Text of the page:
Patrick J. Healy
1940 — 2002

“Use anything on my body for James”
(written by my husband, Patrick,
soon after he was diagnosed with cancer on Mother’s Day weekend in May 2002).

Carole Woodruff Healy

Little James Patrick Davis, his grandson, 5 1/2 years old, was diagnosed with autism at 18 months old. Was he deaf, why wasn’t he paying attention, why wasn’t he interacting with other children? Then we read an article in the Long Island Newsday about Thelma and Bob Krinsky, founders of Grandparent Advocates Supporting Autistic Kids (GASAK). It was then that we knew our daughter and son-in-law, Lisa and Jim’s, suspicions were probably right. James Patrick had a problem similar to the Krinsky’s description of autistic children and their grandson. From there our lives changed.

Opa loved James so much that he readily agreed to be a donor for brain tissue research. There was no hesitation. His grandchildren meant the world to him, including Tara, 14 months, the daughter of our son, Patrick, and his wife, Karen. What were their concerns to be? What about any future grandchildren? What had caused James’ problem—genes, innoculations, environment?

Opa always contributed to the effort to find answers. He participated in fund raising for the 1st and 2nd annual Walk FAR for NAAR at Eisenhower Park, Long Island, New York. The first year he completed the walk slowly with great satisfaction attributing his slow pace to arthritis. The second year he helped set up our area, “For The Love of James” and stayed behind to welcome our team back after the 3 € mile walk. Little did we know he wouldn’t be with us for the 3rd year. His body would become his lasting contribution to Autism research.

Patrick John Healy (Opa) was born in New York City on January 10, 1940. He was the only child of Krescentia and Patrick Healy. He attended Holy Name School, Manhattan Prep and Pace College. His father, a World War II veteran, passed away suddenly from a stroke at 47 years old. Pat was only 14 and his mother worked hard raising him in Manhattan with the support of a loving family of aunts, uncles and cousins with whom he remained very close. His mother was 95 on October 1, 2002.

He began his career in 1960 at Lever Brothers Company on Park Avenue, NY City, where we met and fell in love. We were married in 1966 and had three children, Patrick Thomas (1969), Lisa Ellen (1972) and Kevin Henry (1977) . We moved to Mineola, L.I., NY in 1972.

Pat retired at 54 years old in 1994 from Unilever (Lever Brothers) as Computer Facilities Manager of Information Systems. He was afraid that he might follow in his father’s footsteps and die young and wanted to sit back and enjoy life. He had been a good athlete and he helped with Little League, Scouts, 4H and school functions as our children grew. He was always there for them. When he heard our son, Kevin, say “I stopped and thought how you would have handled it, Dad”, he was very touched and knew that he had guided his children right and had learned to be a good Father.

Pat was very content with his life. He raised his three children to be kind, loving adults, who chose their own way in life and their partners, Jim, Karen and Kim, whom he adored.

He had many friends and yet was a very private person. He was the strong one in our family and strong in his religion. He knew how to use the right words, had a dry sense of humor, and with a snap of the finger he could give a beautiful, touching toast or short speech and say grace at our special family dinners. Until the last few years he would enjoy a fast dance at social functions. One of his friends said, “You could be having a serious conversation with him and ‘YMCA’ (or fast 50/60’s music) would start and Pat was gone and out on the dance floor”. He loved reading, old movies, sports, a good joke and his pool and deck. He always wanted to learn to surf cast, had all the equipment, but never got a chance to try it. He looked forward to our annual vacation on the lake in Maine with our children and grandchildren where you could just be a family for a week and see a beautiful sunset and, on occasion, a rainbow. This past June we were there for our 27th year.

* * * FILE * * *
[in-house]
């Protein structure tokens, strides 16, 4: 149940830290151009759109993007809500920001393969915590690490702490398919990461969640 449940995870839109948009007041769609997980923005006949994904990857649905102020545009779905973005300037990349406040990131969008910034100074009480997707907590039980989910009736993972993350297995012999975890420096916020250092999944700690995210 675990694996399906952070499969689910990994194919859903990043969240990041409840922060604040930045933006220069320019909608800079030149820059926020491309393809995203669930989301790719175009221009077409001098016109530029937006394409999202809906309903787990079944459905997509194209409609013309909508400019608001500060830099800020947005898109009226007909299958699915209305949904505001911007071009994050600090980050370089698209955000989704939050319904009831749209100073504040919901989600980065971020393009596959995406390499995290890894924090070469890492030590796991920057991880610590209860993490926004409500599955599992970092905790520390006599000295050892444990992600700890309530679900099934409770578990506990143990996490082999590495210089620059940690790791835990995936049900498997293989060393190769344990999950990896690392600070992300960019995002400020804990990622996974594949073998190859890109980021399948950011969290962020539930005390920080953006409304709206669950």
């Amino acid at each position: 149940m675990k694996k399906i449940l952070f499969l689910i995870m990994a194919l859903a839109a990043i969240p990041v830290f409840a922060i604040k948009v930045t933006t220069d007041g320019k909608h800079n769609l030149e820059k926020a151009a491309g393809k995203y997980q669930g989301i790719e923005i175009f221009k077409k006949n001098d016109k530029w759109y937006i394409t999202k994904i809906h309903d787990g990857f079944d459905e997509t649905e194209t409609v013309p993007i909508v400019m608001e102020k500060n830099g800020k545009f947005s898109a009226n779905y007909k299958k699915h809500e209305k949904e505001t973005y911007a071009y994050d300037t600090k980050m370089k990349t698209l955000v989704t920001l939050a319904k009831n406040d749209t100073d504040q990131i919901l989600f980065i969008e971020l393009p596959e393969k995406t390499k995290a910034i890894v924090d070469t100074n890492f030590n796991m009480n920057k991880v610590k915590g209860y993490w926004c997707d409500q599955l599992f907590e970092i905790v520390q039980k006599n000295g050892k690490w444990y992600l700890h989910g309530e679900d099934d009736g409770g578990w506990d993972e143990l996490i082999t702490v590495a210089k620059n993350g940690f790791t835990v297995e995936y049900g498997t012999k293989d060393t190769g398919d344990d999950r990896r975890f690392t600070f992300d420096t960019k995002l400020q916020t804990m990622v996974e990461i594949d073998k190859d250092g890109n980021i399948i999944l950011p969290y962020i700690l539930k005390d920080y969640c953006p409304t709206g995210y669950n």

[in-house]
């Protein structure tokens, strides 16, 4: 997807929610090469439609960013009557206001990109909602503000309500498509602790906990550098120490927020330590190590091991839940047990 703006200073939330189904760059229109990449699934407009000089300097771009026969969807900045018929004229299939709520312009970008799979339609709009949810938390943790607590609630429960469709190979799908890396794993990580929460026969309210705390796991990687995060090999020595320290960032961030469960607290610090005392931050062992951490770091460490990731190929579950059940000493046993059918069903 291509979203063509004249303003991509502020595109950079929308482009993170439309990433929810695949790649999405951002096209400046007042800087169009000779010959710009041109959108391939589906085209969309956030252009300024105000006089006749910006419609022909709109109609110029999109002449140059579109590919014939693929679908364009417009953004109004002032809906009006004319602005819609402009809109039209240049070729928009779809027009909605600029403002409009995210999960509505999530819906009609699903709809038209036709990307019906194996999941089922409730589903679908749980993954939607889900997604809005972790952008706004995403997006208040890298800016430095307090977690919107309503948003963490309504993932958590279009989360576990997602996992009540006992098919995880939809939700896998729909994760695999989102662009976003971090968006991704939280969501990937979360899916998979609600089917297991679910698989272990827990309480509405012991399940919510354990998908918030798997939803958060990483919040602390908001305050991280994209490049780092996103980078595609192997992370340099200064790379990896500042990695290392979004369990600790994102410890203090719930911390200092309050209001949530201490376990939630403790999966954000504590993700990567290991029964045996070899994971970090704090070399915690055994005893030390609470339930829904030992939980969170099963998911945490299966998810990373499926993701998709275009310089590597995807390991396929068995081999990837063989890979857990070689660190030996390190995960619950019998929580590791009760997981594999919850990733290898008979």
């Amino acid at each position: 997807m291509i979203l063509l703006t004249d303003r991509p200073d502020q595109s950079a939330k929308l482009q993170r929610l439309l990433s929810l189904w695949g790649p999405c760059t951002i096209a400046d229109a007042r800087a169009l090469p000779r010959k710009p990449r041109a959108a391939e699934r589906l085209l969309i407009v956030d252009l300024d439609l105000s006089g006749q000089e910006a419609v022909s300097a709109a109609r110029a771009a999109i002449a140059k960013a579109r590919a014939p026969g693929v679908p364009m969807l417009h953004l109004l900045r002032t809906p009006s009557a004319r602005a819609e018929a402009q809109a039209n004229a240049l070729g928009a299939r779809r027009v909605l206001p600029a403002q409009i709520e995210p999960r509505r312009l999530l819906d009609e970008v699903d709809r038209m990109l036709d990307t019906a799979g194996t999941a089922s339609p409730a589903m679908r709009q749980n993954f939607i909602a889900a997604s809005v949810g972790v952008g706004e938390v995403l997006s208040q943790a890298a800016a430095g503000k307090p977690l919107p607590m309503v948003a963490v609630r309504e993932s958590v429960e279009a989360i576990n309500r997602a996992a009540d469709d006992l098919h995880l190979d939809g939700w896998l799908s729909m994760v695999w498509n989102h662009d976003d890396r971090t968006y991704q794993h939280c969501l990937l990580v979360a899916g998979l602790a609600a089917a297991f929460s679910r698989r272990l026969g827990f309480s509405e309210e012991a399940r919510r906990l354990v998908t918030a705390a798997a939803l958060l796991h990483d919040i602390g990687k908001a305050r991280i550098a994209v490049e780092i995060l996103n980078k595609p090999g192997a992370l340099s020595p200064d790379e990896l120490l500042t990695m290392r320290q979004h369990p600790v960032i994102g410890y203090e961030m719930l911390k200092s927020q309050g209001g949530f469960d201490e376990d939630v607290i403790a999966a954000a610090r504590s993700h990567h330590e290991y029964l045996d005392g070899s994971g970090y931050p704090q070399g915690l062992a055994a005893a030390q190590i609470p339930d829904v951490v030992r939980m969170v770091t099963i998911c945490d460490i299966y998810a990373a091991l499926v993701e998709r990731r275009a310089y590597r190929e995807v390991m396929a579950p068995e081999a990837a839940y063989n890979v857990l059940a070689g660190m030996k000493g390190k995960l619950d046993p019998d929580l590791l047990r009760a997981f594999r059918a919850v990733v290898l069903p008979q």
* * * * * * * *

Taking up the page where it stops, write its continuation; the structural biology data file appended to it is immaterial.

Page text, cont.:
Our children rearranged their personal and work lives for Pat’s last 2 months and surrounded us with their love. They lifted their father into our pool, rigged a camp shower outdoors and carried a TV to our deck for him to enjoy. They fed, bathed, listened and comforted him during the day and in the middle of the night until, one month after our Maine vacation, he left us … with happy memories, laughter and tears.

Little James Patrick has more language now. It has been a long struggle—over 4 years—since his initial diagnosis. He brought a smile to Opa’s face recently when he belched and Opa asked him if it was a burp or a belch. Expecting no reply, James turned and looked at him and said “burp”. That little bit of interaction meant so much to us. Opa always had a special treat hidden for James when he came to visit us. During Opa’s last day with us, he saw baby Tara walk for the first time and James sing, kiss him and say “I love you, Opa”.

By Carole Woodruff Healy and family

Pat’s funeral card “AFTER GLOW” read,

“I’d like the memory of me to be a happy one,
I’d like to leave an after glow of smiles when day is done.
I’d like to leave an echo whispering softly down the ways,
Of happy times and laughing times and bright and sunny days.
I’d like the tears of those who grieve, to dry before the sun.
Of happy memories that I leave behind when day is done.”